On 12 September 1946 Major Desmond Pretyman Apthorp (56653) of The Royal Norfolk Regiment. was made a Member of the Military Division of the Most Excellent Order of the British Empire – a MBE. This reflected his service as a POW commander in Asia during WWll.

After his retirement several of his personal items were donated to the Imperial War Museum.

Below is his wrist watch on an A.F.0210. strap, from the IWM collection.  The strap most probably came into his possession as he was rehabilitated from Saigon at the end of WWll, as a replacement for his white web strap.


© IWM (EPH 3103)

The IWM notes read :

This watch has a square face with a chrome-steel case. This wrist watch worn by Captain Dudley Apthorp, Royal Norfolk Regiment, who was the Senior British Officer of the ‘British Sumatra Battalion’ nicknamed ‘Appy’s locusts’. The battalion consisted of 20 officers and 480 men from all three services captured in Sumatra a month after the Fall of Singapore. It went on to work on the Burma-Thailand Railway. Senior Allied officers often had the difficult task of working with their medical officers to find enough men fit to join work parties demanded by the Japanese. Quote from Bob Grafton who was in the battalion: ‘Captain Dudley Apthorp was a regular officer – a “proper officer” – in the eyes of the men. Dudley would appear on the twice daily rollcalls (tenkos) properly dressed; regulation cap, with his cap badge…of Britannia filed from an Australian penny (EPH 684), and wrist watch on white web strap. The fact that his shirt and shorts were rotting in the sweltering climate mattered not. To the men who paraded naked except for a ‘G’ string he was a ‘proper officer’. The men loved his unruffled dignity. The Japs hated it. He was a disciplinarian but scrupulously fair. His stands against the Japanese demands for work from his emaciated group (150 died in the first twelve months) earned him many vicious beating which angered the men, but these he took with crushing dignity. In his quiet way he continued his fight against the Japanese in the POW camps, cleverly showing just enough of his deeply felt contempt for them, which fired his spirit and made them feel uncomfortable.’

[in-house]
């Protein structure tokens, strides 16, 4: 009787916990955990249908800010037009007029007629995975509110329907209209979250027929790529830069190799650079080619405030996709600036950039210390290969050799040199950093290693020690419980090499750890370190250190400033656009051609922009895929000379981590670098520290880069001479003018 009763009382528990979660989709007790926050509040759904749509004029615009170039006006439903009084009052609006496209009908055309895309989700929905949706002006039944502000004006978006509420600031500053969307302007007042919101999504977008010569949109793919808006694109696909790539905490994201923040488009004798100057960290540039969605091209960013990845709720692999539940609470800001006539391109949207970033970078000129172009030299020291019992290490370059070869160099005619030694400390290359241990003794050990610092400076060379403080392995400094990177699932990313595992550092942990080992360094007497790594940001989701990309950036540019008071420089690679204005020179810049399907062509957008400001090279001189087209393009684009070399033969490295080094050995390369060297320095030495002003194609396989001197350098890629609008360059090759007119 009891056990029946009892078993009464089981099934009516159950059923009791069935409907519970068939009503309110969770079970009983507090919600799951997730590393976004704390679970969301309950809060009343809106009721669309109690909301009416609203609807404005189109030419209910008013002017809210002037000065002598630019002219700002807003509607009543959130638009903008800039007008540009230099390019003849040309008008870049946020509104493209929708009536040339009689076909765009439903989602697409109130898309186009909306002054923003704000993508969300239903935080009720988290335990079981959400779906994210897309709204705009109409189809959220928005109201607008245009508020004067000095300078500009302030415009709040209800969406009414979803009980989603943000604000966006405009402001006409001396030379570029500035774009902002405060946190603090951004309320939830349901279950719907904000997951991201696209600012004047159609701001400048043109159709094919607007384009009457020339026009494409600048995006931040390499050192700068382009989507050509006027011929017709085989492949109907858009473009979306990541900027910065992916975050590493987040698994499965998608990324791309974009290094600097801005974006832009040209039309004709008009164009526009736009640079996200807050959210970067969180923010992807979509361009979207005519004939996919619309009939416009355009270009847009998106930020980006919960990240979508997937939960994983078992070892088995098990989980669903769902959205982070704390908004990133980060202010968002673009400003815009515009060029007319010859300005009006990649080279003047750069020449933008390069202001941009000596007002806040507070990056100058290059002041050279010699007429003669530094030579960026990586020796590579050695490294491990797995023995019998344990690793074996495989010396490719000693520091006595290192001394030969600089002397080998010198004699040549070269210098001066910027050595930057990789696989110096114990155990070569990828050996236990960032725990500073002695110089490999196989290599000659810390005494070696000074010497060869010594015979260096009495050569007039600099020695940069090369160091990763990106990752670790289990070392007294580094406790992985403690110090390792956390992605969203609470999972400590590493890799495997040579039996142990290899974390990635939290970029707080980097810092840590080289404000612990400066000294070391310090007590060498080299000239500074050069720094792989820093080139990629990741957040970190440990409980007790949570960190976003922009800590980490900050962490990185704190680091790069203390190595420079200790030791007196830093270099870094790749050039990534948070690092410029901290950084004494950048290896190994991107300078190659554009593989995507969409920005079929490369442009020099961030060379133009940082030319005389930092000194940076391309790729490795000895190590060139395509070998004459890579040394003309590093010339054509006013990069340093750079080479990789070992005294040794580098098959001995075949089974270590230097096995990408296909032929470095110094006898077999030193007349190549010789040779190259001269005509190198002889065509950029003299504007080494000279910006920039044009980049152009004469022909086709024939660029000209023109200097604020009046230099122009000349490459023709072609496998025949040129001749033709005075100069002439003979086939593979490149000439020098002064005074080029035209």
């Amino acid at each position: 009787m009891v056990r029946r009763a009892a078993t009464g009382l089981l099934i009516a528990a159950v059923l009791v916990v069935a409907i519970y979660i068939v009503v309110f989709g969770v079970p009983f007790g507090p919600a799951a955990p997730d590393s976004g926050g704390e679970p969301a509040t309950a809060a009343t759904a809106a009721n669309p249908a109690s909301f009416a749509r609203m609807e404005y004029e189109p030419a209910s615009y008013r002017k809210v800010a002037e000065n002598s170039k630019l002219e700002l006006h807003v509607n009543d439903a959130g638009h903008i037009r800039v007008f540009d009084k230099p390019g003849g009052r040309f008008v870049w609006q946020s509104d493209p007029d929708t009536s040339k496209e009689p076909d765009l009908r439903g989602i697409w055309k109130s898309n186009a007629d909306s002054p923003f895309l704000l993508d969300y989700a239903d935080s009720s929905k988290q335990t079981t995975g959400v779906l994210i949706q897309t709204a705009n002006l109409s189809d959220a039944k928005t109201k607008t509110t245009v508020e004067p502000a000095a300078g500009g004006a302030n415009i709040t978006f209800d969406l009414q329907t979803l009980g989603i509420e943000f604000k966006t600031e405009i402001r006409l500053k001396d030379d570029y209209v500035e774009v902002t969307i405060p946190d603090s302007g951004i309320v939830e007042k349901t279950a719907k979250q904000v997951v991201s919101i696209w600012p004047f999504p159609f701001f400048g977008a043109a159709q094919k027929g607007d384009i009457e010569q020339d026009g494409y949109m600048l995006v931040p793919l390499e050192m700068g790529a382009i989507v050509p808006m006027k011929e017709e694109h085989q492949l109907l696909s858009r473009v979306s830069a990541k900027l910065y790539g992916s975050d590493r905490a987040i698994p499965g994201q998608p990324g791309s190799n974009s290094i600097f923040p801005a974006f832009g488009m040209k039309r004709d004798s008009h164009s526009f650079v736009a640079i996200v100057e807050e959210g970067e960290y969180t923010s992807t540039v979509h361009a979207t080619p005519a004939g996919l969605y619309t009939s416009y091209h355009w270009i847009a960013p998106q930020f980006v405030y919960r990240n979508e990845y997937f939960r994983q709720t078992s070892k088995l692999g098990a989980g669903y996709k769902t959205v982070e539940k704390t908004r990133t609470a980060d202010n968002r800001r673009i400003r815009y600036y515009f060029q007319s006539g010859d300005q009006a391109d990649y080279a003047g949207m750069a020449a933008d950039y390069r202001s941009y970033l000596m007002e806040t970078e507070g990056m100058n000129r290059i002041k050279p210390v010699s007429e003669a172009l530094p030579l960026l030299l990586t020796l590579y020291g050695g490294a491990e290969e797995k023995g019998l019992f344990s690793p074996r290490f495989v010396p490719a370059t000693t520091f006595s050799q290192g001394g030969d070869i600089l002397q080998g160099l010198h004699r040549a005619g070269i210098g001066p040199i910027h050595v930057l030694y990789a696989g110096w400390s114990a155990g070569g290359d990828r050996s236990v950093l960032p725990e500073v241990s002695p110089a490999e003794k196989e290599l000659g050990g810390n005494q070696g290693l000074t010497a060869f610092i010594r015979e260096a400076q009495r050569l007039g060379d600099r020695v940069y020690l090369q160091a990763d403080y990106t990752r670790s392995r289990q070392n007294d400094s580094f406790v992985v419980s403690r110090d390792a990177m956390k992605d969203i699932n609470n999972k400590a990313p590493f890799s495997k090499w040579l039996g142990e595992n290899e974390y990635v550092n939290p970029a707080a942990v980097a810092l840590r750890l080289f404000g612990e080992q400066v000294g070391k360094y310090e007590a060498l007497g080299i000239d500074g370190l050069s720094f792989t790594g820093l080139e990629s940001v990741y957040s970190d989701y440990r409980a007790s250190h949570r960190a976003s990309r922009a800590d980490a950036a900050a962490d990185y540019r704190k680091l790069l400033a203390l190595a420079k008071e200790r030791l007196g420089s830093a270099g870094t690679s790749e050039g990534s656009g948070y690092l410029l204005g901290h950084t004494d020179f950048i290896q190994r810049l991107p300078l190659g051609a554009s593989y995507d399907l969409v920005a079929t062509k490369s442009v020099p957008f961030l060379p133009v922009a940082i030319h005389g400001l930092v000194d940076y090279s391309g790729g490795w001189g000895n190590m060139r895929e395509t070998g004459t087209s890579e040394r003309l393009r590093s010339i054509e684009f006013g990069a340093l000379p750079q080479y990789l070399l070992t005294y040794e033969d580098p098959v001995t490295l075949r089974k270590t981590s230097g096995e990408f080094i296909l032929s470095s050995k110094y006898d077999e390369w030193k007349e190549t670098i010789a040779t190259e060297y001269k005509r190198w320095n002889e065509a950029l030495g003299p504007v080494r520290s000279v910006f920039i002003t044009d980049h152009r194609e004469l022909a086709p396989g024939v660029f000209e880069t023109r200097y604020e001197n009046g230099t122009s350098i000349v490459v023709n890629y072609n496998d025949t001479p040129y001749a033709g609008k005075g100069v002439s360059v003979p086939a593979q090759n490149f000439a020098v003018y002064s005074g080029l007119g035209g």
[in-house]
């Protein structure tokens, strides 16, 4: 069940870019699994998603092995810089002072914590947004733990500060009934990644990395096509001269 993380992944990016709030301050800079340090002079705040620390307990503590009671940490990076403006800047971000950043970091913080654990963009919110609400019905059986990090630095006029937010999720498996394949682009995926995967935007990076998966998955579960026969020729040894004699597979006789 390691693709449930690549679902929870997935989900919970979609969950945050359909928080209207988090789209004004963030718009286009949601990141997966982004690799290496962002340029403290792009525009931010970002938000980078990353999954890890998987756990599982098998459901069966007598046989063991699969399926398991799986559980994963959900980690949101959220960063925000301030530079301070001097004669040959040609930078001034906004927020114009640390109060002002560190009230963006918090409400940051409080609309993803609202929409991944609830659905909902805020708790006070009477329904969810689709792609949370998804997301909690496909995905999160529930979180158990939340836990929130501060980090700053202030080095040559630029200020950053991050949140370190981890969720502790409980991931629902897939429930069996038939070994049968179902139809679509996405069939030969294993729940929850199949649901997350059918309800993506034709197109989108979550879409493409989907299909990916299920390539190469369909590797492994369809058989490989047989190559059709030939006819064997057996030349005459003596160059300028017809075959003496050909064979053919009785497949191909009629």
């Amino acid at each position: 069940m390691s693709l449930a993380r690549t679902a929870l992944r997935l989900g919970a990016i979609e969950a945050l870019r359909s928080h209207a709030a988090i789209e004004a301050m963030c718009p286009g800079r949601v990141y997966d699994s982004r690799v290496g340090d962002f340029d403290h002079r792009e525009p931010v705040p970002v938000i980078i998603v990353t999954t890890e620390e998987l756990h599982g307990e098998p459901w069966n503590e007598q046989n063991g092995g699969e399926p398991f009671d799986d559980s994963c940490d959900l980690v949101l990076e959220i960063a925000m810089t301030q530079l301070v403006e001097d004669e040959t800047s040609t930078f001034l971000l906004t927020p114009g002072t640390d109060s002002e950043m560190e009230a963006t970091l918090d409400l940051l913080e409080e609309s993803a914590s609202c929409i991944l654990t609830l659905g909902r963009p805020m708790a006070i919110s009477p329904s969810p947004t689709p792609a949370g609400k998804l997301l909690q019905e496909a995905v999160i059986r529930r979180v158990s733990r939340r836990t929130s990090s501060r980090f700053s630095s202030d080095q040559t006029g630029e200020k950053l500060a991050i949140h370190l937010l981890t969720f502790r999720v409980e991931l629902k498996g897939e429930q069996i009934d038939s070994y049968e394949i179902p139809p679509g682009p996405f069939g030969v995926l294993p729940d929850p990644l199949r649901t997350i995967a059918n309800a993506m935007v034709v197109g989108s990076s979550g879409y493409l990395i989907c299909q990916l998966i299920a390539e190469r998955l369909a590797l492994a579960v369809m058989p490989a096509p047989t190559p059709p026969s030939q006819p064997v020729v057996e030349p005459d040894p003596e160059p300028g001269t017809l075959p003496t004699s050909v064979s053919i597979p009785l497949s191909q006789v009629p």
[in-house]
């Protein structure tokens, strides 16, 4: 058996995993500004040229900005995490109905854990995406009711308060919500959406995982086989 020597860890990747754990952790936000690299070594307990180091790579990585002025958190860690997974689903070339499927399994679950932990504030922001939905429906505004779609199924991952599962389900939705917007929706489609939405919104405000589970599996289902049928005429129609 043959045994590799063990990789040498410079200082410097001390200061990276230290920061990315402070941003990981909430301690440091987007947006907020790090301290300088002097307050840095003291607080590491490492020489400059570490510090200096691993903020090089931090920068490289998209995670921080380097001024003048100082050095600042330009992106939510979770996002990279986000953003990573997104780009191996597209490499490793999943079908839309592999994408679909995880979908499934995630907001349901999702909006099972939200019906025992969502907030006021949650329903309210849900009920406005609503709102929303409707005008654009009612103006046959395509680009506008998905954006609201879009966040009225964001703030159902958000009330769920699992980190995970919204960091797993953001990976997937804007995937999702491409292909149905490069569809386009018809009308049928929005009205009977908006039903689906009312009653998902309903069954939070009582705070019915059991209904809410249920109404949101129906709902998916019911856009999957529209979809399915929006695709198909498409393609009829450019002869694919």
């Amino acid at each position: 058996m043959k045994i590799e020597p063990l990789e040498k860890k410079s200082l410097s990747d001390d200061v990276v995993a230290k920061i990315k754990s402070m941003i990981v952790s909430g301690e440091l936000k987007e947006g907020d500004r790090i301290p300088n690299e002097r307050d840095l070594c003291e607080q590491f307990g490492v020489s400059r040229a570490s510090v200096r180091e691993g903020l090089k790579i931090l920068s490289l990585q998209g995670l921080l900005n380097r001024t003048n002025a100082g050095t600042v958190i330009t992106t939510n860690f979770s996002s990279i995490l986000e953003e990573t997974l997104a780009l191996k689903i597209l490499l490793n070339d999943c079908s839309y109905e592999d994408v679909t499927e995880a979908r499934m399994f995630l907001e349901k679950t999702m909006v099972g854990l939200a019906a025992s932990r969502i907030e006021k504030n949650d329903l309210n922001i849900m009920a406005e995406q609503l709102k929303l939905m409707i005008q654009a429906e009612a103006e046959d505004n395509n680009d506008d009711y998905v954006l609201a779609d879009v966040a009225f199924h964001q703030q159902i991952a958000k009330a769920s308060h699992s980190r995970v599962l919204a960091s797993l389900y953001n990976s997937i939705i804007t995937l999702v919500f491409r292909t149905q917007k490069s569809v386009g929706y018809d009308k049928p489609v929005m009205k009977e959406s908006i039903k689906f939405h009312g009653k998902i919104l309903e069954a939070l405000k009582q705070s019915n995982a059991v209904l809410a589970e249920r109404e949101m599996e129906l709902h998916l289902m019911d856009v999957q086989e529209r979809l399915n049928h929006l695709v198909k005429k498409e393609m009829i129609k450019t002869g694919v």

His Badge is below :


© IWM(EPH 684)

The book published below on the ‘British Sumatra Battalion’  is based on the secret diary kept by Captain Dudley Apthorp, their commanding officer, at great risk to himself, and carried from camp to camp in a hollowed out bamboo. It also includes the recollections in their own words, of several of the POWs.


The diary and private papers of Captain Dudley Apthorp are also in the IWM.

The citation reads:

Ms diary (47pp), April 1944 – September 1945, with ts cyclostyled transcript, and a post-war report (36pp) and other papers compiled during his service with the Royal Norfolk Regiment, describing in detail the history of the British Sumatra Battalion, a group of 500 British Army and Royal Air Force personnel selected from the 1200 captured at Medan, Sumatra on 17 March 1942 as overseas working parties, based in the following prisoner of war camps in Burma: Mergui (May – August 1942), Tavoy (August – October 1942), Hlepauk (October 1942 – January 1943), Tahyzin (January – March 1943), Thetkaw (March – April 1943), Kunkwat Kwai (April – May 1943), Hlepauk (May 1943), Retpu (May – July 1943) and Taungsan (July – November 1943); in Thailand: Chaungena 114 Kilometre Camp (November 1943 – January 1944), Kanchanaburi (January – March 1944) and Tamarkan (March 1944); and in Saigon, French Indo China (April 1944 – March 1945). Because of illness, deaths and Japanese reorganisations the Battalion was split several times, but divided finally into officers (Kanchanaburi) and other ranks (Saigon) in March 1944. Held with the collection are an ms nominal roll (64pp), with ts transcript (26pp), of the Battalion, giving each person’s fate, an ms record (4pp) made at the time by Apthorp of Lieutenant Colonel Magatoma’s speech as Commandant of Thanbyuzayat camp in October 1942, and an information leaflet dropped over Saigon by the Allied relief forces in 1945.

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